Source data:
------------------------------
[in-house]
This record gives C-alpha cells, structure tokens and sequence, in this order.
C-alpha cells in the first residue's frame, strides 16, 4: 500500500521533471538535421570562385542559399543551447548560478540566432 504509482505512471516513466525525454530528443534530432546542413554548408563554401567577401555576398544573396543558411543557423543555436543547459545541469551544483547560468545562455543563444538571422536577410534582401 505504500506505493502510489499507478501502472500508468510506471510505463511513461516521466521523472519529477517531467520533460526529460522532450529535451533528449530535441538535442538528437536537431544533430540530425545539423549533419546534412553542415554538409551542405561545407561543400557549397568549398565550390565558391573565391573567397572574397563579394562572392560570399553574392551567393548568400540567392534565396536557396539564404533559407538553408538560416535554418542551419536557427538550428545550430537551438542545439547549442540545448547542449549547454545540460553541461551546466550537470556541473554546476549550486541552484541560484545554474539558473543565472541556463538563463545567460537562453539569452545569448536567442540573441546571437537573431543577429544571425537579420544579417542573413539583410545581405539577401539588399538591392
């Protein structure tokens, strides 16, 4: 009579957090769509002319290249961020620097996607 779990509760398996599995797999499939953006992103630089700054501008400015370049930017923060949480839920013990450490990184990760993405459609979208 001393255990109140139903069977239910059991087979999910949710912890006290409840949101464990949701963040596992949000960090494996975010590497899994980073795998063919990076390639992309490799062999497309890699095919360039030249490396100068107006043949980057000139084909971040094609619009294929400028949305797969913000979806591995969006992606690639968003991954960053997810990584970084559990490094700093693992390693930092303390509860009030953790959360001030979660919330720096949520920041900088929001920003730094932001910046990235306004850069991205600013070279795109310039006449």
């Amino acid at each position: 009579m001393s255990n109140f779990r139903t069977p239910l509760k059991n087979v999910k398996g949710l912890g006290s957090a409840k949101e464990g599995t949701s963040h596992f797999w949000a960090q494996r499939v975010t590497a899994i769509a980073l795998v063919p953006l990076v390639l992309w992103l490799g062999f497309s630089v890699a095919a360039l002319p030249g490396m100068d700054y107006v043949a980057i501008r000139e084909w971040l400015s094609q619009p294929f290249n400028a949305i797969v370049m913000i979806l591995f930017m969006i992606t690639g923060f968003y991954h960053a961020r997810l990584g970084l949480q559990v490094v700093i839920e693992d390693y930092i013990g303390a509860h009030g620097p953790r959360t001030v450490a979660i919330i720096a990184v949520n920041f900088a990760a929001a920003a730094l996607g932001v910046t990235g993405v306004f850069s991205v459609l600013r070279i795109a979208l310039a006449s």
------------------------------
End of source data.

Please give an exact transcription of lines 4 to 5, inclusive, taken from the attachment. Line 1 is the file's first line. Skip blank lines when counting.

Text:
């Protein structure tokens, strides 16, 4: 009579957090769509002319290249961020620097996607 779990509760398996599995797999499939953006992103630089700054501008400015370049930017923060949480839920013990450490990184990760993405459609979208 001393255990109140139903069977239910059991087979999910949710912890006290409840949101464990949701963040596992949000960090494996975010590497899994980073795998063919990076390639992309490799062999497309890699095919360039030249490396100068107006043949980057000139084909971040094609619009294929400028949305797969913000979806591995969006992606690639968003991954960053997810990584970084559990490094700093693992390693930092303390509860009030953790959360001030979660919330720096949520920041900088929001920003730094932001910046990235306004850069991205600013070279795109310039006449």
């Amino acid at each position: 009579m001393s255990n109140f779990r139903t069977p239910l509760k059991n087979v999910k398996g949710l912890g006290s957090a409840k949101e464990g599995t949701s963040h596992f797999w949000a960090q494996r499939v975010t590497a899994i769509a980073l795998v063919p953006l990076v390639l992309w992103l490799g062999f497309s630089v890699a095919a360039l002319p030249g490396m100068d700054y107006v043949a980057i501008r000139e084909w971040l400015s094609q619009p294929f290249n400028a949305i797969v370049m913000i979806l591995f930017m969006i992606t690639g923060f968003y991954h960053a961020r997810l990584g970084l949480q559990v490094v700093i839920e693992d390693y930092i013990g303390a509860h009030g620097p953790r959360t001030v450490a979660i919330i720096a990184v949520n920041f900088a990760a929001a920003a730094l996607g932001v910046t990235g993405v306004f850069s991205v459609l600013r070279i795109a979208l310039a006449s």